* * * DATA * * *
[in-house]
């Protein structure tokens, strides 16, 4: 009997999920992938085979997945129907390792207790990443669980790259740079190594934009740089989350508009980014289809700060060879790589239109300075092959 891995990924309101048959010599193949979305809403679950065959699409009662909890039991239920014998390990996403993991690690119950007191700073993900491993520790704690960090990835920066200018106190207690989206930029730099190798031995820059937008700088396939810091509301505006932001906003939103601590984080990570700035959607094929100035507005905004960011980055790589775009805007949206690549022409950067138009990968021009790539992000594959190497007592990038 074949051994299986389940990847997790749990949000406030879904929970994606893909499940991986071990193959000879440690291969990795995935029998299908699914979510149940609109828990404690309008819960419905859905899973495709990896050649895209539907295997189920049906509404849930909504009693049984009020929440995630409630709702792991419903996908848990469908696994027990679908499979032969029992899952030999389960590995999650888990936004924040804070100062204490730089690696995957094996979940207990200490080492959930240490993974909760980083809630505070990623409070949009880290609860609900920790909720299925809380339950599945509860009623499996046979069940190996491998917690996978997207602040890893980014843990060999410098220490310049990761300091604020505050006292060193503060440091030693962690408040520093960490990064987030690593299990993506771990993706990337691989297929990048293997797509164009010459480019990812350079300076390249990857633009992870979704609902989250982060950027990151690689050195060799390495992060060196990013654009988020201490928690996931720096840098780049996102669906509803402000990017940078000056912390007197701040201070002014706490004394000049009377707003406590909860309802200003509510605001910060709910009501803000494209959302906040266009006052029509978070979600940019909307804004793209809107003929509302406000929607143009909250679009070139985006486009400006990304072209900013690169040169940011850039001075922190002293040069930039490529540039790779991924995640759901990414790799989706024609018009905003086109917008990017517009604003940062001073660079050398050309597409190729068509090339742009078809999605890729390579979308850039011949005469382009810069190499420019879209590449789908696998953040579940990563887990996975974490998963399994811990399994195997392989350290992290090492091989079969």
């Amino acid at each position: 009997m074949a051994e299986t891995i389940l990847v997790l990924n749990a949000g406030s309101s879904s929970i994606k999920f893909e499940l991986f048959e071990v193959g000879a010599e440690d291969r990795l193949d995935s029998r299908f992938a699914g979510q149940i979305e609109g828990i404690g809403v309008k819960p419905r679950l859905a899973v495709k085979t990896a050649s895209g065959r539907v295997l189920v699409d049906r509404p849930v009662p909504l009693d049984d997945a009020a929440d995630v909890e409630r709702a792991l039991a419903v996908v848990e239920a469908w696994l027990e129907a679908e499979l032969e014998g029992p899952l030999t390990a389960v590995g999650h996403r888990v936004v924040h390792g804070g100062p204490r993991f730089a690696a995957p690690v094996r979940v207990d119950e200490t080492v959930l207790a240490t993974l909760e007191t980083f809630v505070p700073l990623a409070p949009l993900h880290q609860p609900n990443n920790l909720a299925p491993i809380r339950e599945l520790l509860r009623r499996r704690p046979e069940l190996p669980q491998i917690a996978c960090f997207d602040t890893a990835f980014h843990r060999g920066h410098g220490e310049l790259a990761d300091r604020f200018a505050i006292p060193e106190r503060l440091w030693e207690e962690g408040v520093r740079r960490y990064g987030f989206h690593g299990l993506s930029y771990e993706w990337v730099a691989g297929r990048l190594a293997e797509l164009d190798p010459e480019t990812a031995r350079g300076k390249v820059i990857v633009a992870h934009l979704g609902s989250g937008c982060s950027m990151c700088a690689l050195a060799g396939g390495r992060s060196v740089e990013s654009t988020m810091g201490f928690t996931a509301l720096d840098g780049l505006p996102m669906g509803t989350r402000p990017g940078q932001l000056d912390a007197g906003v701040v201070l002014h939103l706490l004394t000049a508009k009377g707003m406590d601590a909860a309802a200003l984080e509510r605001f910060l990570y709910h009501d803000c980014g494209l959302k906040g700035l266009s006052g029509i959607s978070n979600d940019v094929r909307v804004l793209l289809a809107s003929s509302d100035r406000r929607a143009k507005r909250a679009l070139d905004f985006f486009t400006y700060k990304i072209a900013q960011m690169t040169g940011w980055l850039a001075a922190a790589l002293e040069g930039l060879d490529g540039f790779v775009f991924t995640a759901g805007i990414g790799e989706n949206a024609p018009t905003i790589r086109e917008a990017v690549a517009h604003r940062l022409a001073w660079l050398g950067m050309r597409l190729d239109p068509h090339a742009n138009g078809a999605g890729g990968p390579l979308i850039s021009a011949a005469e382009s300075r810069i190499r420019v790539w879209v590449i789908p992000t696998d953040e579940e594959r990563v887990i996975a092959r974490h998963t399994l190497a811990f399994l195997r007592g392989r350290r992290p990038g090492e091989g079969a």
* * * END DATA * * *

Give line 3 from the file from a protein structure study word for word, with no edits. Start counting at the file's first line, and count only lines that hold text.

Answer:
């Amino acid at each position: 009997m074949a051994e299986t891995i389940l990847v997790l990924n749990a949000g406030s309101s879904s929970i994606k999920f893909e499940l991986f048959e071990v193959g000879a010599e440690d291969r990795l193949d995935s029998r299908f992938a699914g979510q149940i979305e609109g828990i404690g809403v309008k819960p419905r679950l859905a899973v495709k085979t990896a050649s895209g065959r539907v295997l189920v699409d049906r509404p849930v009662p909504l009693d049984d997945a009020a929440d995630v909890e409630r709702a792991l039991a419903v996908v848990e239920a469908w696994l027990e129907a679908e499979l032969e014998g029992p899952l030999t390990a389960v590995g999650h996403r888990v936004v924040h390792g804070g100062p204490r993991f730089a690696a995957p690690v094996r979940v207990d119950e200490t080492v959930l207790a240490t993974l909760e007191t980083f809630v505070p700073l990623a409070p949009l993900h880290q609860p609900n990443n920790l909720a299925p491993i809380r339950e599945l520790l509860r009623r499996r704690p046979e069940l190996p669980q491998i917690a996978c960090f997207d602040t890893a990835f980014h843990r060999g920066h410098g220490e310049l790259a990761d300091r604020f200018a505050i006292p060193e106190r503060l440091w030693e207690e962690g408040v520093r740079r960490y990064g987030f989206h690593g299990l993506s930029y771990e993706w990337v730099a691989g297929r990048l190594a293997e797509l164009d190798p010459e480019t990812a031995r350079g300076k390249v820059i990857v633009a992870h934009l979704g609902s989250g937008c982060s950027m990151c700088a690689l050195a060799g396939g390495r992060s060196v740089e990013s654009t988020m810091g201490f928690t996931a509301l720096d840098g780049l505006p996102m669906g509803t989350r402000p990017g940078q932001l000056d912390a007197g906003v701040v201070l002014h939103l706490l004394t000049a508009k009377g707003m406590d601590a909860a309802a200003l984080e509510r605001f910060l990570y709910h009501d803000c980014g494209l959302k906040g700035l266009s006052g029509i959607s978070n979600d940019v094929r909307v804004l793209l289809a809107s003929s509302d100035r406000r929607a143009k507005r909250a679009l070139d905004f985006f486009t400006y700060k990304i072209a900013q960011m690169t040169g940011w980055l850039a001075a922190a790589l002293e040069g930039l060879d490529g540039f790779v775009f991924t995640a759901g805007i990414g790799e989706n949206a024609p018009t905003i790589r086109e917008a990017v690549a517009h604003r940062l022409a001073w660079l050398g950067m050309r597409l190729d239109p068509h090339a742009n138009g078809a999605g890729g990968p390579l979308i850039s021009a011949a005469e382009s300075r810069i190499r420019v790539w879209v590449i789908p992000t696998d953040e579940e594959r990563v887990i996975a092959r974490h998963t399994l190497a811990f399994l195997r007592g392989r350290r992290p990038g090492e091989g079969a």